Louis has gradually assembled a strong group of dancers, most of whom have now worked with him for two years or more. This was the first time I felt they had melded into a true ensemble, keyed to Louis’ vision. Earlier in the program, the core group of six had reprised Louis’s 2009 Anemone (set to intriguing music by the late Danny Maheu) and made it gorgeous and enticing, whereas in Gaspard & Dancers’ first concert Anemone had been pretty but had felt too derivative of the Pilobolus pieces that Louis had danced as a member of that company. The stronger dancing of this ensemble highlighted the graceful balletic sections that open forth after the dancers roll onto the stage and unfurl themselves. Especially notable on the 29th were Taquirah Thompson and A.J. Guevara, who were particularly exciting when they danced together, their happiness in the dancing radiating into the audience. They stood out as well in the excellent reprise of Louis’s 2015 Tota Pulchra Es, with its wonderful music by Michael Wall. Again, the very good dancing of the tight ensemble revealed the strength of the choreography more fully.

The program also includes a charming piece danced by a passel of Gaspard Louis’s young students from his day job as leader of the American Dance Festival’s outreach program, Project Dance. DanceX15 is adapted from a section of Anne Teresa de Keersmaeker’s Rosas Danst Rosas and the children bring humor and joy to a piece that adults easily make dull and exasperating. Although their skills were not all at the same level, and this group was not quite as perfectly drilled as the Central Park School for Children students who danced it at a previous G&D concert, their pleasure in the movements and in performing for an audience was even greater. They reached dance’s most vital achievement: to make us feel, with joy, the life coursing through us.

To round out the program, Louis invited Ronald West to bring his company, Black Irish, to present a sort of preview of his forthcoming work, GOWN. SOUNDbites began very poorly indeed with a long taped monologue (before curtain up) of very little import, a confused rant to do (I think) with the fashion business and eating disorders. There are a great many “movement artists” for whom dancing is not enough, and who inject speaking into their works; there are not very many, however, who have developed the skills to do this well. Before subjecting an audience to such a screed, the artist needs to develop his or her editing skills, elocution skills and the ability to speak properly into a microphone–and the words need to be interlocked with–necessary to–the movement, and vice-versa. I was unable to ascertain the connection between the speech and the dancing, which was set to a choppy edit of “sound bites” from half a dozen popular singers and bands. There were, happily, some strong movement sequences (some with violent interactions), and some compelling dancing, especially by Steven James Rodriguez Velez, Natalie Morton, and West. We’ll look forward to seeing the finished work in 2017.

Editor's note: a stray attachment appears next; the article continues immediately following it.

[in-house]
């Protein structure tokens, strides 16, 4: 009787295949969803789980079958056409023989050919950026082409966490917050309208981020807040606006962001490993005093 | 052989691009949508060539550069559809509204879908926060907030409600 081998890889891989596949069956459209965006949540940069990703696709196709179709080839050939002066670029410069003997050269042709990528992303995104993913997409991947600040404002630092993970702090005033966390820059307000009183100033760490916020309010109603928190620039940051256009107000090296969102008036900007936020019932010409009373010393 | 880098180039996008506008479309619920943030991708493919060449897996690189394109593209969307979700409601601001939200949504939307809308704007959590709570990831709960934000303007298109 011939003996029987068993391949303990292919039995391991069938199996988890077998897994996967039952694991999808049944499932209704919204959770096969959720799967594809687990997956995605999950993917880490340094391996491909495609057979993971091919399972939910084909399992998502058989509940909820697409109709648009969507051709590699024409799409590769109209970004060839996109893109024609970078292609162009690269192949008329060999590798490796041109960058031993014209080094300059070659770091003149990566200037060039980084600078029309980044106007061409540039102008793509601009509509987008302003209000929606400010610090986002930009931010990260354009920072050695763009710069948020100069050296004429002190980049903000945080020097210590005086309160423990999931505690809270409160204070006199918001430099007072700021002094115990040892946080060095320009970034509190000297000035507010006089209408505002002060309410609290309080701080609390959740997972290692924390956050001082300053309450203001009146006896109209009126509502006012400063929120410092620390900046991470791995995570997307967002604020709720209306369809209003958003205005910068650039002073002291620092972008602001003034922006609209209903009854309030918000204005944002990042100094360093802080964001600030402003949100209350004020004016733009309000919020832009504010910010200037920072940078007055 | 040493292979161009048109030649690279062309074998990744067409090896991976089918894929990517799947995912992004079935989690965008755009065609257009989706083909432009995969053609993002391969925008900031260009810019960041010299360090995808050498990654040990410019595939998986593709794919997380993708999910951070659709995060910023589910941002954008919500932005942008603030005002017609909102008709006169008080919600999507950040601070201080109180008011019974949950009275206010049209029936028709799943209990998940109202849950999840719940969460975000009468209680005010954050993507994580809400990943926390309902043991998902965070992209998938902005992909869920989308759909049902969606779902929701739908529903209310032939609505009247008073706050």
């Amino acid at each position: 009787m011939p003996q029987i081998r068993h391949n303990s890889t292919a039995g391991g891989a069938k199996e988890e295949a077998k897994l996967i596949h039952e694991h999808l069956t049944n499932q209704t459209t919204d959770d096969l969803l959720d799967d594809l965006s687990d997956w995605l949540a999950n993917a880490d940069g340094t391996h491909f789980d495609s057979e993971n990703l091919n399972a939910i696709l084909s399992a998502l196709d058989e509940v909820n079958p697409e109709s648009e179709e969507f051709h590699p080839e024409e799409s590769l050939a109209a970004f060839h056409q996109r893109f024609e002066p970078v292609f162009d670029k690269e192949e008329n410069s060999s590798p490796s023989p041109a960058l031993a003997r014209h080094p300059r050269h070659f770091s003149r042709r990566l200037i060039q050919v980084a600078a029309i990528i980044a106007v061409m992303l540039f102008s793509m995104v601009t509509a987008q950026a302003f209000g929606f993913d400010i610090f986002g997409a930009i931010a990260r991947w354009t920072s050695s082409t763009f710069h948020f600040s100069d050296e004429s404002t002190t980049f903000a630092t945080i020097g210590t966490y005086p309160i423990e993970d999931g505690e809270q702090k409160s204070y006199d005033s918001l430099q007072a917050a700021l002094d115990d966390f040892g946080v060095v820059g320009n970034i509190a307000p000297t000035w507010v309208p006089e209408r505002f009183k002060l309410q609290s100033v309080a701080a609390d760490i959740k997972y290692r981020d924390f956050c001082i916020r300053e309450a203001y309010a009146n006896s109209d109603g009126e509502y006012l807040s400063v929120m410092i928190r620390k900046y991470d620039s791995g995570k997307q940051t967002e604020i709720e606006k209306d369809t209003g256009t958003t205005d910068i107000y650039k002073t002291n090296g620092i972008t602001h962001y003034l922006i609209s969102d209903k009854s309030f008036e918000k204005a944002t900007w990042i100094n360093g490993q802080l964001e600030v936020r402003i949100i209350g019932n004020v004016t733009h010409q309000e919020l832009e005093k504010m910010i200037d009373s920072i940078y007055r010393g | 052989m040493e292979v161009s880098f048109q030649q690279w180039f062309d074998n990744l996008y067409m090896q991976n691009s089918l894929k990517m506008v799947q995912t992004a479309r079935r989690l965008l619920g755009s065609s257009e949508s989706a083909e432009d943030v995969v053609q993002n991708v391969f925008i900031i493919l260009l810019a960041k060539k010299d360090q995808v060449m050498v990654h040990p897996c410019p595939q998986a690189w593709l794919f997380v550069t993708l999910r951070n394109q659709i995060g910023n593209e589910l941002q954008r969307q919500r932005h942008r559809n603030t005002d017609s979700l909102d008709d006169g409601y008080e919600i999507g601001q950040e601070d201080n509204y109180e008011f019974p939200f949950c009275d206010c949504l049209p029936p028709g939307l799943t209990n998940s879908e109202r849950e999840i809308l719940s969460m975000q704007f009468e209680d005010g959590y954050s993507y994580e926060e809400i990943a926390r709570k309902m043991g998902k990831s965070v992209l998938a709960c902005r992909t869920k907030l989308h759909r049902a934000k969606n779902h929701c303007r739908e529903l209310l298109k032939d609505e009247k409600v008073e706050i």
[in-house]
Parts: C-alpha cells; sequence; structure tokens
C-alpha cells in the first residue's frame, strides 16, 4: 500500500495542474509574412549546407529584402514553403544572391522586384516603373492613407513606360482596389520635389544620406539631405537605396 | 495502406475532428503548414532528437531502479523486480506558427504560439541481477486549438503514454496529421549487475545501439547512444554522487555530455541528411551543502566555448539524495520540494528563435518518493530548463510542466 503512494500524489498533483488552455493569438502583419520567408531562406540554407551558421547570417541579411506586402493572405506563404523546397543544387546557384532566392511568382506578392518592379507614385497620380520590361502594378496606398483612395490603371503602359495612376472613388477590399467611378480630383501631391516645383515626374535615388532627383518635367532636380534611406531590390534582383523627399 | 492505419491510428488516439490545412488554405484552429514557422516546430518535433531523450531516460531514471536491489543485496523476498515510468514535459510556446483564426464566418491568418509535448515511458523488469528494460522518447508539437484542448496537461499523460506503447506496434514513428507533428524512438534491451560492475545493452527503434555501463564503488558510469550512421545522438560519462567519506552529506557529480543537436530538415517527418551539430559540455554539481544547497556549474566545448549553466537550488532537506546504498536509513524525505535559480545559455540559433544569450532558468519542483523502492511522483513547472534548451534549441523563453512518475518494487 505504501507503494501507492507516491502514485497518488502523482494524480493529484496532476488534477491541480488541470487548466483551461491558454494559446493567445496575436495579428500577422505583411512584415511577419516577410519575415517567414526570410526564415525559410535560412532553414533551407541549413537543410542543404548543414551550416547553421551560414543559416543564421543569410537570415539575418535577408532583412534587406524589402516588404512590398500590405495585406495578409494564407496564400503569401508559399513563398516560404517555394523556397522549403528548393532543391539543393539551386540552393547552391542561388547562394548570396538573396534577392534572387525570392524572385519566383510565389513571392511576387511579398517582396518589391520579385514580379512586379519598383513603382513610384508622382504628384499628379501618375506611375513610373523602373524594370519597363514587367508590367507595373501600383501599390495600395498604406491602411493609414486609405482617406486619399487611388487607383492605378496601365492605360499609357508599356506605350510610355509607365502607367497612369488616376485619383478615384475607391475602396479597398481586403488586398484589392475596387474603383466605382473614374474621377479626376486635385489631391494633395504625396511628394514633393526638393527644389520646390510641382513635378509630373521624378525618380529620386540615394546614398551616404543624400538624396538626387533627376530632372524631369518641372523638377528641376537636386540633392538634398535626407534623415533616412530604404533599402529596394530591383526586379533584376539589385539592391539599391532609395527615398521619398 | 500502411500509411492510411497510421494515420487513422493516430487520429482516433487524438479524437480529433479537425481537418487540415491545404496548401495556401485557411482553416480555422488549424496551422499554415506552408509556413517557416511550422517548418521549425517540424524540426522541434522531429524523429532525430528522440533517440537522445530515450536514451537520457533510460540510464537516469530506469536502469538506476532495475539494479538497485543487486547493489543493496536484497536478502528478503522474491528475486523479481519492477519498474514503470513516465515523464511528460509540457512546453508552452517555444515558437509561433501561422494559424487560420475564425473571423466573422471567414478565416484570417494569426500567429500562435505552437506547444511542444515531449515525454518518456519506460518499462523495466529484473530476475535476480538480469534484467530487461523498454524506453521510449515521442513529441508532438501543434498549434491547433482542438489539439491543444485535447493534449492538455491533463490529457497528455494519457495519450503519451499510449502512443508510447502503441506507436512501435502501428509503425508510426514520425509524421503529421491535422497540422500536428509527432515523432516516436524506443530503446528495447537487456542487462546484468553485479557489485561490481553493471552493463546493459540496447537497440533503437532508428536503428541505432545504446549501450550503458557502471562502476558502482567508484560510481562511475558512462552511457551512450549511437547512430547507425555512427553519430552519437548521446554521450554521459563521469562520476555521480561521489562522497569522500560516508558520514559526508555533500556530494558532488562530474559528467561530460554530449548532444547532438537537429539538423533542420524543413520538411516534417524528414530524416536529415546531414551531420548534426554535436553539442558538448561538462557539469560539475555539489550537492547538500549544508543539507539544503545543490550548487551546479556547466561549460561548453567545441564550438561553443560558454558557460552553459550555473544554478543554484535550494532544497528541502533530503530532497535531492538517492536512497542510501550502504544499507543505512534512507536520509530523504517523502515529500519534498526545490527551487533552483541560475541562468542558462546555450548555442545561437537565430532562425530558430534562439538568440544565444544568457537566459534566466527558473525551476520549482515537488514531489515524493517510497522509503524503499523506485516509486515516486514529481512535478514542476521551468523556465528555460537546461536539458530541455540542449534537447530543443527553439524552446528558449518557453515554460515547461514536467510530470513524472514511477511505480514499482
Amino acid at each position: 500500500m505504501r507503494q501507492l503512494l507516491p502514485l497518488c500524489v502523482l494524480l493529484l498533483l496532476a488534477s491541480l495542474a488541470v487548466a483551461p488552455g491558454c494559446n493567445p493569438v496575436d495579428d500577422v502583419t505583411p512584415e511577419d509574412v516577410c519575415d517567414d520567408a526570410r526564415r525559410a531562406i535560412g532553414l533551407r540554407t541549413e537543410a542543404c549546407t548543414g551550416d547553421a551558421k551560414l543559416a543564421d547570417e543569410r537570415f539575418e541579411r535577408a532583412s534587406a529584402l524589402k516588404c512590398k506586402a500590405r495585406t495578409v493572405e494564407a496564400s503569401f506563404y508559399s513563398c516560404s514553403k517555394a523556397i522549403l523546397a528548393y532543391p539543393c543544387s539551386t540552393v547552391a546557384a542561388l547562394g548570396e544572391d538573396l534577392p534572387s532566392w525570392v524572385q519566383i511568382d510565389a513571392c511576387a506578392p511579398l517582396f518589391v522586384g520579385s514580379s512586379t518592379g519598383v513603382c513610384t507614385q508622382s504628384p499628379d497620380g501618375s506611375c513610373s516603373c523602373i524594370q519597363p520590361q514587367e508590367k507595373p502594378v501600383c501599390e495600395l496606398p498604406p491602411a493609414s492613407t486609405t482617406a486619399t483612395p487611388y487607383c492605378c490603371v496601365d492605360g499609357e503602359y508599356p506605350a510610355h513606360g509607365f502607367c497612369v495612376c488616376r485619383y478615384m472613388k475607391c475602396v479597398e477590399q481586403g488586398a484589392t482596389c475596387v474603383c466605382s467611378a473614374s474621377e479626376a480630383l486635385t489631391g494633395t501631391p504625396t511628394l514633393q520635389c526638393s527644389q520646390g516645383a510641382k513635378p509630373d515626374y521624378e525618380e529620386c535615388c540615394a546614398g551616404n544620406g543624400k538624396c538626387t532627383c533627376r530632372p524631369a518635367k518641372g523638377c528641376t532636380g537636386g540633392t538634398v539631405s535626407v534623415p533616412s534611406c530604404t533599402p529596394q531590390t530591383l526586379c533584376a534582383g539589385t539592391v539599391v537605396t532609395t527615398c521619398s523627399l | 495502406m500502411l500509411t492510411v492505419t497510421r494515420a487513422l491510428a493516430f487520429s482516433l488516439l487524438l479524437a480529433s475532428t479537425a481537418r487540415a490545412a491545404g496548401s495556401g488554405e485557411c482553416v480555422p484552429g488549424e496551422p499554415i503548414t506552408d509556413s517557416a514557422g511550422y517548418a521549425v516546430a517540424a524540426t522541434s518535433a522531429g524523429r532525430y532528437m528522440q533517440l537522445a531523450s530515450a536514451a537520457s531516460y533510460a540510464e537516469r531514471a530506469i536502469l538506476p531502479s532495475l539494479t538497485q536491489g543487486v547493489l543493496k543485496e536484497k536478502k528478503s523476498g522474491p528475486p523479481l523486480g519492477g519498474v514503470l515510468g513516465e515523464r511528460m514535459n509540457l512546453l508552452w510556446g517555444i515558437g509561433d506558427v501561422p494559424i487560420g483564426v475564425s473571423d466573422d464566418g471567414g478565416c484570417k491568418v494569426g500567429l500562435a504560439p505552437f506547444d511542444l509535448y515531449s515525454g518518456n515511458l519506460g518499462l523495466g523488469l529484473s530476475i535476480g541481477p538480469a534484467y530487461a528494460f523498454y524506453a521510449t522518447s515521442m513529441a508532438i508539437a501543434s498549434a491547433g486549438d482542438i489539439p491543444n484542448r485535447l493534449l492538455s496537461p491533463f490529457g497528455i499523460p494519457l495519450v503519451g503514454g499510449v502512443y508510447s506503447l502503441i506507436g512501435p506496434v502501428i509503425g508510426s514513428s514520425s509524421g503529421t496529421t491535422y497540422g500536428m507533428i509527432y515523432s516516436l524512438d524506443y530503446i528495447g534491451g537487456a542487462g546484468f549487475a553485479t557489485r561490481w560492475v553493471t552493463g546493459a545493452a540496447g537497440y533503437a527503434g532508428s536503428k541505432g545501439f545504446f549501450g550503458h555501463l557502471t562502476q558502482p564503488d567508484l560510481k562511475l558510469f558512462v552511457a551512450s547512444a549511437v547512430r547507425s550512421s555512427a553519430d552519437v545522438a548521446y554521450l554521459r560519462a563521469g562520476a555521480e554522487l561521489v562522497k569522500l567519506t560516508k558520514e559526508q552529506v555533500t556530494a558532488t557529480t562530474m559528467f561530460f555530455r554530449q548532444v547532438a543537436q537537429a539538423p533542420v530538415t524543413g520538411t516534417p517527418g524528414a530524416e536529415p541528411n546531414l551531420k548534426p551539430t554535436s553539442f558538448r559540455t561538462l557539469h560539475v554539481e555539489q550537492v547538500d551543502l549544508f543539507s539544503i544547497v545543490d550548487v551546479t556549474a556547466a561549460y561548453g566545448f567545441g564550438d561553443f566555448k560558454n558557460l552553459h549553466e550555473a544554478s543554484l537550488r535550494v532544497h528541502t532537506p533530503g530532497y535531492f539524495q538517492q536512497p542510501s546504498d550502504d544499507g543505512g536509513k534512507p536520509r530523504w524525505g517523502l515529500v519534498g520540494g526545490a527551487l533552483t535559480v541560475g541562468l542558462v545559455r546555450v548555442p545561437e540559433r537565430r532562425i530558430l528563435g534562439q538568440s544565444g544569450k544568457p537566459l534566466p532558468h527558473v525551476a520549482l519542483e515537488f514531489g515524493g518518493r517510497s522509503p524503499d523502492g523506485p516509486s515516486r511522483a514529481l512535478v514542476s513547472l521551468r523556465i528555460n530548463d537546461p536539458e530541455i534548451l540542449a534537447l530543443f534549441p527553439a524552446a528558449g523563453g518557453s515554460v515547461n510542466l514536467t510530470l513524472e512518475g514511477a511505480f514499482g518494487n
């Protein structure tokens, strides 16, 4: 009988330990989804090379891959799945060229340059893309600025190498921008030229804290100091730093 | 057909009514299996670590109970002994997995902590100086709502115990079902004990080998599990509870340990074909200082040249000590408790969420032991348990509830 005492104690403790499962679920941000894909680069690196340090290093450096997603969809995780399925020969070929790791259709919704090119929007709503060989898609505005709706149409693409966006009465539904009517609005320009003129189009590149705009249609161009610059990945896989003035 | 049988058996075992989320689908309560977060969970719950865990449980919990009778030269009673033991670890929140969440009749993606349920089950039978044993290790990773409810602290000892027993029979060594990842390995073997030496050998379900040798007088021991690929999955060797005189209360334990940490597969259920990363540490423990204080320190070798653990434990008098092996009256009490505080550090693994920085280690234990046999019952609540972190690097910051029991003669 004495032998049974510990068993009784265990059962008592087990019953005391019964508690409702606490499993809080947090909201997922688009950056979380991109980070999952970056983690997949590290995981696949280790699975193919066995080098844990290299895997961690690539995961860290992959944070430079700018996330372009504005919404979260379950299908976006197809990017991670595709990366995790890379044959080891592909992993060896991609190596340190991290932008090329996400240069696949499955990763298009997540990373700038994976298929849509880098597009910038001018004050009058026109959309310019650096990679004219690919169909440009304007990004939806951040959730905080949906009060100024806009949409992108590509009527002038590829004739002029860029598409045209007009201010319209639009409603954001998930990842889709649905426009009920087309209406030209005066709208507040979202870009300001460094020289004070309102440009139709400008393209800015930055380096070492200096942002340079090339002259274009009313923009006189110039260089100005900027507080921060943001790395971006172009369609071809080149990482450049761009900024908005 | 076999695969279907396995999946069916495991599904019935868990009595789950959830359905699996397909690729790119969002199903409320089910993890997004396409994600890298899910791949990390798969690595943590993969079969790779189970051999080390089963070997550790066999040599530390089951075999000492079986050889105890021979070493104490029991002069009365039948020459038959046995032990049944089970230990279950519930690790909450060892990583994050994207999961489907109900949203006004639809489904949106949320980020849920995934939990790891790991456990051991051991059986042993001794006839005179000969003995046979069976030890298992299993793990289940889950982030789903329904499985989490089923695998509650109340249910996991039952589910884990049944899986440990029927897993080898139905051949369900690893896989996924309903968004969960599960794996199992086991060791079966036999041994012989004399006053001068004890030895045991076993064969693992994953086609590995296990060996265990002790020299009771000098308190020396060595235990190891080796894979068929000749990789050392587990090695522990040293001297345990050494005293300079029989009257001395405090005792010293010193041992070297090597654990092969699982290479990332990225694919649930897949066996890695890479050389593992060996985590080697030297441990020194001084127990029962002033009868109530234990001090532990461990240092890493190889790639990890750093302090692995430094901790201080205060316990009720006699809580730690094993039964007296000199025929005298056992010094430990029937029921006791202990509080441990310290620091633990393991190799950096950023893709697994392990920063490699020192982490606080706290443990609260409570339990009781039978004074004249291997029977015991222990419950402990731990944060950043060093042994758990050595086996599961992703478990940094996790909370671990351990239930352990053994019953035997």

Tickets for the 8 pm, Sept. 30 performance of Gaspard & Dancers 7th Annual Concert are available from Duke Box Office. If you go, be aware that this is Homecoming Weekend at Duke, and budget extra time for getting into the parking deck if you must take a car.

YOU ARE ALL BEAUTIFUL: Gaspard Louis Premieres New Work